The Bibliophile's Adventurers Club

Exemplars of bookish delight

Friday Field Notes 092013

TheBondswomansNarrativeThe Bondswoman’s Narrative | The Beinecke Rare Book & Manuscript Library

Did you recover from yesterday’s shenanigans? Yeah, I can’t say I did a whole lot either. Work, mostly. I didn’t even get a free doughnut, which was a tad disappointing. Oh well, it’s the weekend; if swashbuckling adventure is to be had, surely it will had during the weekend. I hope you’ve stocked up on bookish treasure for the coming days; to get you started, here’s a few gems from the last week . . .

You’ve got to start somewhere, and literary activists in Sudan are starting with the love of reading.

A professor of English in South Carolina says he has solved the mystery regarding the identity of the author of a novel thought to be the first written by an African-American woman.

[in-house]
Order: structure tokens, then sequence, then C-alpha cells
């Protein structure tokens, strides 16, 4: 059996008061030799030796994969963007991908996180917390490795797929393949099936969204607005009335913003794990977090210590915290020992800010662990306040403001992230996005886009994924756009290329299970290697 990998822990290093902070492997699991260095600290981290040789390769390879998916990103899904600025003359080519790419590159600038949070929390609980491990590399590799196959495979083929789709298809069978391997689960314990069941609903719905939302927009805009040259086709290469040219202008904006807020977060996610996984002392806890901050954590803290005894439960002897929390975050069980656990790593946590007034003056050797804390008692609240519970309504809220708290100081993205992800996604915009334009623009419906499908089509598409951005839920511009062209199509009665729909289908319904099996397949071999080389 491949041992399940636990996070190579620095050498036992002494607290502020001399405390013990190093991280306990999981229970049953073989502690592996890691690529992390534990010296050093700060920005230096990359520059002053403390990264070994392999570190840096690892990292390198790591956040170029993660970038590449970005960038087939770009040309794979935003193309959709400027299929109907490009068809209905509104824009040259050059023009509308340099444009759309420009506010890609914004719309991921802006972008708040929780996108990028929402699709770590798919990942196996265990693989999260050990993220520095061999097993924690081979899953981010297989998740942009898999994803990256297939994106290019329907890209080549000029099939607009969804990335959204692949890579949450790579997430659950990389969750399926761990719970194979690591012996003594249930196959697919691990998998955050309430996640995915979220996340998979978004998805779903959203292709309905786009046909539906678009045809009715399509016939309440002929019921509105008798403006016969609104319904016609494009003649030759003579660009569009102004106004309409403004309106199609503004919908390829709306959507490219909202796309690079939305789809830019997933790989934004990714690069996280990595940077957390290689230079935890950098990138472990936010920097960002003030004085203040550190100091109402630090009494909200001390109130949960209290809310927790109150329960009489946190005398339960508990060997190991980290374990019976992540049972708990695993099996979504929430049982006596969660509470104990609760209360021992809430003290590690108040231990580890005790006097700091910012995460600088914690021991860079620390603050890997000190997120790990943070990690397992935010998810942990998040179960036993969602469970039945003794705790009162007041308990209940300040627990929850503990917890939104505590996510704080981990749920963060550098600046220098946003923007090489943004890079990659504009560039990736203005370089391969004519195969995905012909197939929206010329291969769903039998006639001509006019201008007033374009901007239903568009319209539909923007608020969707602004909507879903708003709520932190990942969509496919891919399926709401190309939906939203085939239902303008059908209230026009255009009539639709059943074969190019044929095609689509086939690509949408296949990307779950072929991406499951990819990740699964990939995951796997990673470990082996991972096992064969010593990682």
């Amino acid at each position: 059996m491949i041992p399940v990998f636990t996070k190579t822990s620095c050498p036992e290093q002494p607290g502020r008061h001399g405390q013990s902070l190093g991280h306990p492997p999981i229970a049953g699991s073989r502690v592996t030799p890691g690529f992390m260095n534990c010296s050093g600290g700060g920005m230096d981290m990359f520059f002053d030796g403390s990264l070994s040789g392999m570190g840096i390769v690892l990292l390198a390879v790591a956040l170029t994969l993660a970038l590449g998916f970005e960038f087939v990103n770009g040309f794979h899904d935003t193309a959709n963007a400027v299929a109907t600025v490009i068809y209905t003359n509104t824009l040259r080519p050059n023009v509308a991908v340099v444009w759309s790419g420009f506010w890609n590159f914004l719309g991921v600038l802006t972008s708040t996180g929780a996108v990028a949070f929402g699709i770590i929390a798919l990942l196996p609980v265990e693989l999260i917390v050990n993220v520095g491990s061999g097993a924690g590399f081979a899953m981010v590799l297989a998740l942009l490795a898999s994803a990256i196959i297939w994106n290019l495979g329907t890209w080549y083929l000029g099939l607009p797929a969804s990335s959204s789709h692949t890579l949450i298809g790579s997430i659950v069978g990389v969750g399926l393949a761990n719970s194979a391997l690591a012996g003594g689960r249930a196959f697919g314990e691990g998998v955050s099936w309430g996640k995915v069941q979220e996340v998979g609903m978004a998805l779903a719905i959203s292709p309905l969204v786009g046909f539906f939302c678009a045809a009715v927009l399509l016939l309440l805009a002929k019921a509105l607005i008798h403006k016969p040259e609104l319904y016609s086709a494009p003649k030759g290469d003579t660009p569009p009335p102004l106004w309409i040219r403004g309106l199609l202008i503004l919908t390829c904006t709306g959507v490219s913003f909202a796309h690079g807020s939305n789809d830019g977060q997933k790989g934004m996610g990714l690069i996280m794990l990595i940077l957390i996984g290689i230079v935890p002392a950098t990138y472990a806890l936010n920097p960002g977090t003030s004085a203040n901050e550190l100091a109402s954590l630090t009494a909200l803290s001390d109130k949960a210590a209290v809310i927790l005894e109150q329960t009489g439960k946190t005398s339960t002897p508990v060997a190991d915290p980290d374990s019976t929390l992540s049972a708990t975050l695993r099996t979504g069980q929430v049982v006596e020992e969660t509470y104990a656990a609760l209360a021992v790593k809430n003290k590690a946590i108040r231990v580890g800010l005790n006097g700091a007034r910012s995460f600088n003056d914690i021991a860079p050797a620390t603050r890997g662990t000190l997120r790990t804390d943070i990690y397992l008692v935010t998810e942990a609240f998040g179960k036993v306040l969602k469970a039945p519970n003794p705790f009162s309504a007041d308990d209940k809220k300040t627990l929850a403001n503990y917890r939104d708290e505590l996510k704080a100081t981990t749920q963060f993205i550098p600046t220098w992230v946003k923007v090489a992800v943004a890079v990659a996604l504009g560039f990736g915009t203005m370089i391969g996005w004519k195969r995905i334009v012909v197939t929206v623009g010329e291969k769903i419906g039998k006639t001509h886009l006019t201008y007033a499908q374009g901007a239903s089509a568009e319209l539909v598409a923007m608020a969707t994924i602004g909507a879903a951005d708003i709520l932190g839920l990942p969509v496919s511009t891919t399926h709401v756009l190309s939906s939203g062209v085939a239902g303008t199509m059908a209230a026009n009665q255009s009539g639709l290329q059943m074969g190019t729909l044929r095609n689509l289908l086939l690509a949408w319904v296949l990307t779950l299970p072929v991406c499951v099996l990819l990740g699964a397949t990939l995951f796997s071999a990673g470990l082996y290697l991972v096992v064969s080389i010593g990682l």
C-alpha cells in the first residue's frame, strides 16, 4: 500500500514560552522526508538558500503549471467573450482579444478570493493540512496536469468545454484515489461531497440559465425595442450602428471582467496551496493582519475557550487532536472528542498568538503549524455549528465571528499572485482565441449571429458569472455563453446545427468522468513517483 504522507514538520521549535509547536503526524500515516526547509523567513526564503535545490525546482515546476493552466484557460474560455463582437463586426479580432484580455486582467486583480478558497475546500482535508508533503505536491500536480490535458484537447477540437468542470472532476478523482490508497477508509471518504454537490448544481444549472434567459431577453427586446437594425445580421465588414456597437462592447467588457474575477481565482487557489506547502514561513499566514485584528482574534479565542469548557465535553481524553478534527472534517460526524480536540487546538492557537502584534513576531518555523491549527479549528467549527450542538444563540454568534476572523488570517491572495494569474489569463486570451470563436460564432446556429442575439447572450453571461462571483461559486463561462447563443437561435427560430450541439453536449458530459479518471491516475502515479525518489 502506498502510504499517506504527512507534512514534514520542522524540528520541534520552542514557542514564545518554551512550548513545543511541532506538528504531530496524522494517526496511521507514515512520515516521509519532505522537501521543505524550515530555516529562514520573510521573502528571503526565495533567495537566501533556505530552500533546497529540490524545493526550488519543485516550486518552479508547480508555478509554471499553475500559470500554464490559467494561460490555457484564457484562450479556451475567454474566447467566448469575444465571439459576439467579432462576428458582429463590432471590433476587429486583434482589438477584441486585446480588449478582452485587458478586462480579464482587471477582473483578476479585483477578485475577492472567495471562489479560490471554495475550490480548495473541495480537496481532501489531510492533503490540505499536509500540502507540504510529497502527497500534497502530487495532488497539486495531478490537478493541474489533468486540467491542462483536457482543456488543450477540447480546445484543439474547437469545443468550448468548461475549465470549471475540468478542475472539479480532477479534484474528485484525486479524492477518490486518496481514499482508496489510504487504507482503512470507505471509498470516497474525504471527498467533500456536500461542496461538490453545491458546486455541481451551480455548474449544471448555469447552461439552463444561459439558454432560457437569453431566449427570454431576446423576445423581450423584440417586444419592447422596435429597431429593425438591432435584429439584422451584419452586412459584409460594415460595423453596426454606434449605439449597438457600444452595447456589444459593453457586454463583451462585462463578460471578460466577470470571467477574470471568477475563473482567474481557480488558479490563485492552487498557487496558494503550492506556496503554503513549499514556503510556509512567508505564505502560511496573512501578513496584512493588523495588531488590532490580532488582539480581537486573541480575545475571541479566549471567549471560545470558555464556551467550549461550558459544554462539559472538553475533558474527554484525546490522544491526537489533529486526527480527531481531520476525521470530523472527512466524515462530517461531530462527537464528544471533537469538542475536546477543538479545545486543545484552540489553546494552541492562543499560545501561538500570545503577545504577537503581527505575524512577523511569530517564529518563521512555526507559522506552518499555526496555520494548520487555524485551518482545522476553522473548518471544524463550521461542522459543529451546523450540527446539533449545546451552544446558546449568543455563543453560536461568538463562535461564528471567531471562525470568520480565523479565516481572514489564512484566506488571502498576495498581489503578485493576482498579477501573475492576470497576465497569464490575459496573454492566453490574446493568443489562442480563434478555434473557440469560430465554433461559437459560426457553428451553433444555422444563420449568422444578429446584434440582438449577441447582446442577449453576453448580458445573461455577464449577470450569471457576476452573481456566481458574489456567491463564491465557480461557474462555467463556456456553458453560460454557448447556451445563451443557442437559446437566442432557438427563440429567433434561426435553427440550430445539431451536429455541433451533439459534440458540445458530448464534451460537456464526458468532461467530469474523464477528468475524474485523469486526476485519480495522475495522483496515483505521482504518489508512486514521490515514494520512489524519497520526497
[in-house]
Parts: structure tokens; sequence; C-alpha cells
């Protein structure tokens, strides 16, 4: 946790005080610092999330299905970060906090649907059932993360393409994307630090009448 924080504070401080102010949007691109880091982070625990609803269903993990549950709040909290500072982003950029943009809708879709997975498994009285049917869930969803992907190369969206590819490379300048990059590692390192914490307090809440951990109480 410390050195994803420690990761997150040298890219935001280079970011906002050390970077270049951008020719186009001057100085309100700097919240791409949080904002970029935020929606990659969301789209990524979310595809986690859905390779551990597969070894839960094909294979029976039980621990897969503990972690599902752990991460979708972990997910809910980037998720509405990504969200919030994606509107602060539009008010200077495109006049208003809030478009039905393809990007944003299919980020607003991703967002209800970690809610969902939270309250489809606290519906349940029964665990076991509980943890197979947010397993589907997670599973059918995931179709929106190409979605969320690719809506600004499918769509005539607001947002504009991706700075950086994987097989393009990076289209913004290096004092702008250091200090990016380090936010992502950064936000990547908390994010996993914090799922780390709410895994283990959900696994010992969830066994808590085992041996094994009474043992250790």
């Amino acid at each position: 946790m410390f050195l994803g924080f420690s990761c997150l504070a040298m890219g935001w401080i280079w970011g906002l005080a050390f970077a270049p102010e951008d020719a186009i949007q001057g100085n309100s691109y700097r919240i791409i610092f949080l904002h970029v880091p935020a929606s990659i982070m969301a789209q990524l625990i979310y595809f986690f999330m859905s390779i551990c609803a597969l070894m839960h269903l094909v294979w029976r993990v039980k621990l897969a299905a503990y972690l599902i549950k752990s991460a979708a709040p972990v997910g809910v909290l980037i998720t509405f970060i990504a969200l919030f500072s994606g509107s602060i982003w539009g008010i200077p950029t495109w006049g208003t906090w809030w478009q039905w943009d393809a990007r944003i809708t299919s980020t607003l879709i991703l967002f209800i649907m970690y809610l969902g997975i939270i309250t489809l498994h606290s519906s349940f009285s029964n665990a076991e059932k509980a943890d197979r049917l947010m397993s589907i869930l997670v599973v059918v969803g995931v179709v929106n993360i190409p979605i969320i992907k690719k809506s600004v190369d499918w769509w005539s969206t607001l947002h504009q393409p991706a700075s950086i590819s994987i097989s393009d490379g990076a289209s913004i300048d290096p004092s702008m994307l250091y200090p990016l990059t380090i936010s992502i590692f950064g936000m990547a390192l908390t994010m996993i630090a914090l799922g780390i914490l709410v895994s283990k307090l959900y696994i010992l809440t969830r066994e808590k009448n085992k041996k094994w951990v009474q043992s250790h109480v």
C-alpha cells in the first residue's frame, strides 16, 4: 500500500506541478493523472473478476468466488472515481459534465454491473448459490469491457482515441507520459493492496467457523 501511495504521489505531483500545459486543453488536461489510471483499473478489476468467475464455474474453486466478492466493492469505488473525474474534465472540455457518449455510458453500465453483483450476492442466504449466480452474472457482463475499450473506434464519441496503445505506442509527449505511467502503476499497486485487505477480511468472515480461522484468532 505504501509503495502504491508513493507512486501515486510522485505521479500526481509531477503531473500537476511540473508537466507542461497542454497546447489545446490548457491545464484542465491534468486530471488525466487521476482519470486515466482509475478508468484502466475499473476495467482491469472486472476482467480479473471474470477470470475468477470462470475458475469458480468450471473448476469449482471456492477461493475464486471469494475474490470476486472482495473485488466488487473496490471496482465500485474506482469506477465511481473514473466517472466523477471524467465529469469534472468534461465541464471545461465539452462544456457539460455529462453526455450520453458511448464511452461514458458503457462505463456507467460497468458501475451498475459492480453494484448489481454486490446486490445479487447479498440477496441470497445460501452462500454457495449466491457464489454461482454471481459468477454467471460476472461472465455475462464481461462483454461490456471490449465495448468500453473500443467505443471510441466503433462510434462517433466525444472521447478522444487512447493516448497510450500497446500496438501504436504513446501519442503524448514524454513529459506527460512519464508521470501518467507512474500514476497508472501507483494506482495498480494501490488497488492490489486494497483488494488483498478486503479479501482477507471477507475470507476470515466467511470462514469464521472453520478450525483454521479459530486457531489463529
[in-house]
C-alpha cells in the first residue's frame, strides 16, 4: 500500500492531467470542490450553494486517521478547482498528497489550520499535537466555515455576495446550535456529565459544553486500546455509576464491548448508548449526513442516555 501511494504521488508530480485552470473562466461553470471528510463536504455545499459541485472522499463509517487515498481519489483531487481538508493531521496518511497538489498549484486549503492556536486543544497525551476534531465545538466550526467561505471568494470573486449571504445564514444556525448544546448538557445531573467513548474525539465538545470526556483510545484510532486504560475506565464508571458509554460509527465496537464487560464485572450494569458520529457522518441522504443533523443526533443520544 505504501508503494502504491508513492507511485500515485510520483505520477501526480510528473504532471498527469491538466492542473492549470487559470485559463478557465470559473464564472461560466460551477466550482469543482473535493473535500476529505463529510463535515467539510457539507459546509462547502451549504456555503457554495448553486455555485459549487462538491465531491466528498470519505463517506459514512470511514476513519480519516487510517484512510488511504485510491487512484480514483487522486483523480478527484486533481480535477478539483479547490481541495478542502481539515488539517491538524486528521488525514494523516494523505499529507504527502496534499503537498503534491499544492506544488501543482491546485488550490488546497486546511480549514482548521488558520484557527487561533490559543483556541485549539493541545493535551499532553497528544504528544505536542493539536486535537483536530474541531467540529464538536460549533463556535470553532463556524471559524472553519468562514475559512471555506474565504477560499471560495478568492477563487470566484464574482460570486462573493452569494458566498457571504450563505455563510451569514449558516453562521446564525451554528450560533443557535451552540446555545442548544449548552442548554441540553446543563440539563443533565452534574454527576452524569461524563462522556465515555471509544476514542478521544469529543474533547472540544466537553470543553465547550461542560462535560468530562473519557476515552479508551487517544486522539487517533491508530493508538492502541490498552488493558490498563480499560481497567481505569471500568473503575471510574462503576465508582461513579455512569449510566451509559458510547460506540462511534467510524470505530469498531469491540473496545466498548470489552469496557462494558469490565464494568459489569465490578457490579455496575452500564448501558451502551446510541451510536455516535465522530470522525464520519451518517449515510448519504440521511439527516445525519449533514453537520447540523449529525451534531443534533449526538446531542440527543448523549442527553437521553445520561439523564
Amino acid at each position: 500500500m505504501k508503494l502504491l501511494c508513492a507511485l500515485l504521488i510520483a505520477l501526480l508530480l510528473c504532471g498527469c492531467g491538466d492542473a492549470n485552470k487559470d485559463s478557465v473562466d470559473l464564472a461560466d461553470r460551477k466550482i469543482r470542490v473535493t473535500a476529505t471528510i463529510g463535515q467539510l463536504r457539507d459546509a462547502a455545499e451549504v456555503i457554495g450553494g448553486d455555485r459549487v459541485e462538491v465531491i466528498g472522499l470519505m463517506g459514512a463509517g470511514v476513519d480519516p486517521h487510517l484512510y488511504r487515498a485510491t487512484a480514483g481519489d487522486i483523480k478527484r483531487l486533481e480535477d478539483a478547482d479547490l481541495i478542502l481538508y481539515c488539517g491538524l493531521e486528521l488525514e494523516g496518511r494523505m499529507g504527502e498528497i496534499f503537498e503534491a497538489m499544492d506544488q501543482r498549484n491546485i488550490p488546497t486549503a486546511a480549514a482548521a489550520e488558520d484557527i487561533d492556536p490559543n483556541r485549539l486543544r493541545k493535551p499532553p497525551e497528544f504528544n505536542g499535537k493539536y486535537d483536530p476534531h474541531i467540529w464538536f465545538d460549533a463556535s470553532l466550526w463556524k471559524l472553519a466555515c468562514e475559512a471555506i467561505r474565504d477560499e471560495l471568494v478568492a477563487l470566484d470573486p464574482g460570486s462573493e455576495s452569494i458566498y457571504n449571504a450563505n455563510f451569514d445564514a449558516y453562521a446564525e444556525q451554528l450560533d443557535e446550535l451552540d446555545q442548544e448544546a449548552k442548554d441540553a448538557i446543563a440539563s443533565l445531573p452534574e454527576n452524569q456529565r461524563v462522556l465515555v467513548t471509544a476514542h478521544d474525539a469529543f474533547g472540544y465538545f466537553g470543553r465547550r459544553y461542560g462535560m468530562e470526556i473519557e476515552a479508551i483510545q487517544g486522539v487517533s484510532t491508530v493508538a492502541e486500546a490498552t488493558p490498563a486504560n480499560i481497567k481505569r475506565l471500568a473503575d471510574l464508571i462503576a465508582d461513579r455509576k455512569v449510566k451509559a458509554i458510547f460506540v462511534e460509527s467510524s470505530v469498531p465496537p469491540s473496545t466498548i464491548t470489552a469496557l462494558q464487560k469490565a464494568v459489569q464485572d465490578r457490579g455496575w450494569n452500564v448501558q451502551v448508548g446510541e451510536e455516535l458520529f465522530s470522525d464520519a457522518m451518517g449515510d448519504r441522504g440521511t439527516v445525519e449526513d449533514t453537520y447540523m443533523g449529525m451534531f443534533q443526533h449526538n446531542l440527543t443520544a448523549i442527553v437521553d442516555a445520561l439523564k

Looks like Americans will have a chance to win the Man Booker Prize next year (as in, 2014).

Ah, every writer’s fantasy — 90 years after Vanity Fair rejected a story by Ernest Hemingway, Hemingway’s estate returns the favor.

Do you know the real story of the Princess and the Frog?

Philosophical brawls are the worst — just ask the guy in Russia who was shot over the theories of Kant.

2 Comments

  1. I really love reading the darker “Grimm” fairy tales – there’s definitely an undercurrent of ‘adult’ themes that become more and more obvious the more you go over the different stories

    • amelia

      20 September 2013 at 9:59 am

      Grimm fairy tales are, indeed, grim.

      Sorry, it couldn’t be helped. 🙂

      I’ll admit, I’m a sucker for a happy ending; but I do love to see where the tales originated . . .

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